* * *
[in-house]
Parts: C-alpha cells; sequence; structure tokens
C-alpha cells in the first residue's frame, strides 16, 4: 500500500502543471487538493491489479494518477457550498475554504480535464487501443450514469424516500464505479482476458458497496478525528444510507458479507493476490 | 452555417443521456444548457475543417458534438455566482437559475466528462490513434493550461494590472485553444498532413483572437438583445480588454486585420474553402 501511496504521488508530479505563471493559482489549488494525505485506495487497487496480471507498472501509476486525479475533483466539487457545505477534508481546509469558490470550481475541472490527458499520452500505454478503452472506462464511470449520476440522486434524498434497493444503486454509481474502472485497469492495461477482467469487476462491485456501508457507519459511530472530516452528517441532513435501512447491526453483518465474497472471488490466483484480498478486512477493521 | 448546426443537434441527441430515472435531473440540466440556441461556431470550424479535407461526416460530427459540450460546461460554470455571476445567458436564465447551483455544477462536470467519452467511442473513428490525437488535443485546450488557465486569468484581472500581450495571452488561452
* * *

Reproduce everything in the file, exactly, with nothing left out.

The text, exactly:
[in-house]
Parts: C-alpha cells; sequence; structure tokens
C-alpha cells in the first residue's frame, strides 16, 4: 500500500502543471487538493491489479494518477457550498475554504480535464487501443450514469424516500464505479482476458458497496478525528444510507458479507493476490 | 452555417443521456444548457475543417458534438455566482437559475466528462490513434493550461494590472485553444498532413483572437438583445480588454486585420474553402 501511496504521488508530479505563471493559482489549488494525505485506495487497487496480471507498472501509476486525479475533483466539487457545505477534508481546509469558490470550481475541472490527458499520452500505454478503452472506462464511470449520476440522486434524498434497493444503486454509481474502472485497469492495461477482467469487476462491485456501508457507519459511530472530516452528517441532513435501512447491526453483518465474497472471488490466483484480498478486512477493521 | 448546426443537434441527441430515472435531473440540466440556441461556431470550424479535407461526416460530427459540450460546461460554470455571476445567458436564465447551483455544477462536470467519452467511442473513428490525437488535443485546450488557465486569468484581472500581450495571452488561452